The UK public's thirst for super-fast broadband is lacking in comparison with network providers' efforts to provide it, according to figures released by Ofcom.
Nearly 60 percent of UK homes and small businesses have access to connections providing downloads faster than 25Mbps, the telecoms regulator said in its Communications Market Report on Wednesday. However, fewer than seven percent of premises have signed up for the super-fast services.
Northern Ireland has the highest availability of super-fast services, with nearly 95 percent of homes and businesses within reach.
Scotland, meanwhile, showed the best growth in uptake of all levels of broadband service, rising to 68 percent from 61 percent over 12 months.
The report, which used data up until March 2012, noted that fixed-line broadband connections are at their highest point ever, passing 20 million premises for the first time during 2011.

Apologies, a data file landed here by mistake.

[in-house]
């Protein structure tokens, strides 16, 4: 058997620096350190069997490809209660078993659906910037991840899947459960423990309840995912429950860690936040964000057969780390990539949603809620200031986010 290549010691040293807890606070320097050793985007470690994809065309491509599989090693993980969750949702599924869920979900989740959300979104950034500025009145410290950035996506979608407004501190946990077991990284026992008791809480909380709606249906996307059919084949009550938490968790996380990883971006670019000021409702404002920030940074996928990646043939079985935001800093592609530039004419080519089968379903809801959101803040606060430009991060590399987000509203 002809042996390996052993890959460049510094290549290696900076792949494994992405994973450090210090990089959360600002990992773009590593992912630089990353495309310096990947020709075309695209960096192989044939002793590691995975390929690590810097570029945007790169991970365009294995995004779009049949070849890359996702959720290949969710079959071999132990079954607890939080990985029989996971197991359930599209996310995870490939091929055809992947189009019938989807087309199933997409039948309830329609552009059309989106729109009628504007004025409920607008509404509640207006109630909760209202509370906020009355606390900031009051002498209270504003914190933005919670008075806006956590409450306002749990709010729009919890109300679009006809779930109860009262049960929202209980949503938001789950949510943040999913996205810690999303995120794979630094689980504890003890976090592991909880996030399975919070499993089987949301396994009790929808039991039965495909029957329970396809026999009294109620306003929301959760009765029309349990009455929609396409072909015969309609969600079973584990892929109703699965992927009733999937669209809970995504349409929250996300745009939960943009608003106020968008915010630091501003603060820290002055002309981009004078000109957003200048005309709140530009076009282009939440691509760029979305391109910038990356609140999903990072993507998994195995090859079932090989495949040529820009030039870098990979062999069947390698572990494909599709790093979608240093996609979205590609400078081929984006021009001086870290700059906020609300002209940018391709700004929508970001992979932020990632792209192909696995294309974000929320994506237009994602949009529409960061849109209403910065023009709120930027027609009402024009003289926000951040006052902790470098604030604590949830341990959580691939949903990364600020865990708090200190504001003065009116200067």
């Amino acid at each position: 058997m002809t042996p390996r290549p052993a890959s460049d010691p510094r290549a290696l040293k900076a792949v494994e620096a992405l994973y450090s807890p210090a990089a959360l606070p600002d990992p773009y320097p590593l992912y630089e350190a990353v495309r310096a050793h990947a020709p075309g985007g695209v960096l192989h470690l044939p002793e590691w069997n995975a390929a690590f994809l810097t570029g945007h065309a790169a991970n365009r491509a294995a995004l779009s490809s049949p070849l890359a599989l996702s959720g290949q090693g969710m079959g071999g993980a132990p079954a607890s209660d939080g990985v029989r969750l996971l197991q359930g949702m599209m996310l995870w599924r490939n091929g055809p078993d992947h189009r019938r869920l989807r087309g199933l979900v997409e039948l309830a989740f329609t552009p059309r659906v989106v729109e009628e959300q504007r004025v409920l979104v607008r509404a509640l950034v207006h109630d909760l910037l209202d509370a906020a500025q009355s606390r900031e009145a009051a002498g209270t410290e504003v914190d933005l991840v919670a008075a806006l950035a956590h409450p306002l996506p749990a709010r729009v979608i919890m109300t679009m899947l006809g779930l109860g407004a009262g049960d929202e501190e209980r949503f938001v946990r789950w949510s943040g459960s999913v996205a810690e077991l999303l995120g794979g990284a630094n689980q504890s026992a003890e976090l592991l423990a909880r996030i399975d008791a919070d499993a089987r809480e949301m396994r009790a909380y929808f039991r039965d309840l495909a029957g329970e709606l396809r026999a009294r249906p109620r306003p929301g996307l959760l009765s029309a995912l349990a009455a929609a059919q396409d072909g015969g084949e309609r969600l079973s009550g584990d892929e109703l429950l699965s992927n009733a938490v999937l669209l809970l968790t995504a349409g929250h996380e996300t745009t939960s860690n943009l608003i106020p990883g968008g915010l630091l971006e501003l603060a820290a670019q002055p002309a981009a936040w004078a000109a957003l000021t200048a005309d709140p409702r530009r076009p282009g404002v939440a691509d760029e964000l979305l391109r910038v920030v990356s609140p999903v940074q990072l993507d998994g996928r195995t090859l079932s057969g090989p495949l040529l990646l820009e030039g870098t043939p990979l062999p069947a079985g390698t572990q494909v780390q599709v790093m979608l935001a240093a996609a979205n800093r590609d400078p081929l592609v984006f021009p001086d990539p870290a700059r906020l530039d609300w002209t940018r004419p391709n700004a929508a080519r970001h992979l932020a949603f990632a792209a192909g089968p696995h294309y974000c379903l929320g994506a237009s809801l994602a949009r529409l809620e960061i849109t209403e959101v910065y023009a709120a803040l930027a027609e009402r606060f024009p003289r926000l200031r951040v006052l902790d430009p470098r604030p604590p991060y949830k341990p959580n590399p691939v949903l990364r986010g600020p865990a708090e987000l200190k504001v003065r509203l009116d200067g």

The figures are unlikely to provide much reassurance for the government, which has ambitions to make the UK a leader in broadband in Europe by 2020. They show the UK is a long way from achieving the EU's Digital Agenda goals around broadband, which call for 50 percent take-up of 100Mbps broadband services by 2020.
In the UK, super-fast broadband is defined as download speeds of faster than 25Mbps. However, the European Commission defines it as faster than 30Mbps.
In the UK, BT (and resellers of its services) and Virgin Media widely offer super-fast services, as well as ultra-fast connections that currently deliver maximum download speeds of around 120Mbps on top-of-the-range packages.
Ofcom's report found that mobile broadband subscriptions have increased over the year, adding up to total of more than five million subscribers. The regulator also said that voice calling on mobiles has dropped for the first time, while texting and social networking is on the rise.